This small change leads to big growth

April Salsbury

There is steady growth, and there is big growth. When a company plans on pushing a growth strategy, they typically look at increasing their marketing and advertising efforts to gain more customers. While this may be needed in certain situations, there are ways to increase your revenues by 15 to 20 percent without adding huge resources to marketing. How, you ask? Let me explain.

We all know, or should know, that it costs your company more money to acquire a new customer than it does to retain an existing customer. All companies want new customers. However, your focus should be more on retention and expansion rather than acquisition. Do you know how much it costs you to get a customer? Do you know how long it takes to acquire a new customer? You should. Retaining and expanding your existing customers is far less expensive and it builds all those warm and fuzzy things that marketing works so hard to accomplish – like word-of-mouth referrals and customer loyalty.

Once your prospect is a customer, does the honeymoon end? How is the level of service beyond the initial sales process? If your company is like most companies, this is where the relationship starts to break down. Here are four things you can start today to increase your customer retention and expansion:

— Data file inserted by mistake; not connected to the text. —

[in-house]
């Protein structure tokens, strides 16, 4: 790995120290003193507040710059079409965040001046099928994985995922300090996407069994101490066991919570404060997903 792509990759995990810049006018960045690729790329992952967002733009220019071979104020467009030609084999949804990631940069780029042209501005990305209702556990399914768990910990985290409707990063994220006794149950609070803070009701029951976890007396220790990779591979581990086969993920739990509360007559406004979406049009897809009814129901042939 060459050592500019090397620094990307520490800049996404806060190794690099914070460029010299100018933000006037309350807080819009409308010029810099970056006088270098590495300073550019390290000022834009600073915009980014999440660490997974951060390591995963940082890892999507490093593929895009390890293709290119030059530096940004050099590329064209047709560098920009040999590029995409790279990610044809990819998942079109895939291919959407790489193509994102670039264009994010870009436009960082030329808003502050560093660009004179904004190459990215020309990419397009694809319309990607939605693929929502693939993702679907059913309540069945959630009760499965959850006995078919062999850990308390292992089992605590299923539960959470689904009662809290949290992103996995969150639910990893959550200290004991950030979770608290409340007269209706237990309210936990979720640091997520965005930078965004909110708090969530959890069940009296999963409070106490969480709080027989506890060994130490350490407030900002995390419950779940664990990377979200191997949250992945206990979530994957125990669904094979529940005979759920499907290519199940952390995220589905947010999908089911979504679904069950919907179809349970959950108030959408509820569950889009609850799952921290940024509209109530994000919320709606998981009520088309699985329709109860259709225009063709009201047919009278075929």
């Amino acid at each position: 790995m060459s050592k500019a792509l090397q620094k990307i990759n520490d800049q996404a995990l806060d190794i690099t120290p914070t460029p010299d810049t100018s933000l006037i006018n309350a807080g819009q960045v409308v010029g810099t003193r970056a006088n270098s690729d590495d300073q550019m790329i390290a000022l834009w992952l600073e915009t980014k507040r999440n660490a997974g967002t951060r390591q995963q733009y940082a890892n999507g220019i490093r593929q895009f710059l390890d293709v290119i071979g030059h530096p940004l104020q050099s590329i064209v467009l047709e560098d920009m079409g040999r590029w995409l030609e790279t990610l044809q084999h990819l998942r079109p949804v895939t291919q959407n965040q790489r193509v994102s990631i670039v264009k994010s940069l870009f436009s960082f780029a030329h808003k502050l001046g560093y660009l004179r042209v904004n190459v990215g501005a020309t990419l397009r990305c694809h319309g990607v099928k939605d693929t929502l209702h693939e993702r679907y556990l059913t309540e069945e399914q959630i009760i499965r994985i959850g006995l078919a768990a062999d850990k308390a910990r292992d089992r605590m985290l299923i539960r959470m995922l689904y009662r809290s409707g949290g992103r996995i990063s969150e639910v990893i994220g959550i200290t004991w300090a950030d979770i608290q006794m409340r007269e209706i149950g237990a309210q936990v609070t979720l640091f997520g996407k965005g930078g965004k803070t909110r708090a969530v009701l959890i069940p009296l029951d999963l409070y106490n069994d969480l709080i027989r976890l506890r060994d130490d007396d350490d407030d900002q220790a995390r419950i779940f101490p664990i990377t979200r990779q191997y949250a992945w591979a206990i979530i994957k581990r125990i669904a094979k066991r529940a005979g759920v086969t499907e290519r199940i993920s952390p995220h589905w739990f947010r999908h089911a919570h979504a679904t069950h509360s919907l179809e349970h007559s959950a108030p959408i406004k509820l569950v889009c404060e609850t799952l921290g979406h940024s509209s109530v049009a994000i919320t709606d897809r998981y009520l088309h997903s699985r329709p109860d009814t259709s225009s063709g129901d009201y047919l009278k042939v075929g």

1- Encourage yourself and your employees to listen, consult and go the extra mile to ensure the customer’s needs are matched or exceeded. By listening, your company will learn the problems your customers are experiencing and will have the first opportunity in finding a solution that works best for them. When your company comes to the rescue at the last minute or solves an ongoing issue for a customer, you are their saving grace.

2- Put into effect an across-the-board “wow” customer service plan. Not only is providing top-notch customer service fun, your customers will experience only the best from your team regardless of who they are working with or in what capacity.

3- Learn how to up-sell without being a bothersome or slimy salesperson. Remember, it is not about the transaction, it is about finding the best fit solution for the customer. Ask questions and gain knowledge about how the customer is using your services or products.

4- Ask your customers if they are happy and if they would recommend your services. Without asking, you may never know what you are doing wrong or how you could improve.

Building relationships with your customers instead of treating them like transactions will take your company to new heights. With consistent practice, these efforts will increase revenues tremendously while also feeding new customer prospects, thereby reducing the cost per customer acquisition and allowing your marketing resources to be put to better use.

A plan like this does not happen overnight; it is a long-term strategy that needs to be a part of your company culture. It may take a few weeks or months to see the positive outcome, so try not to give up and do not attempt if you are unable to follow through and give it your all.

This edition of Tip of the Week was written by April Salsbury, owner and CEO of Salsbury & Co., a Ridgefield-based consultancy firm. She can be reached at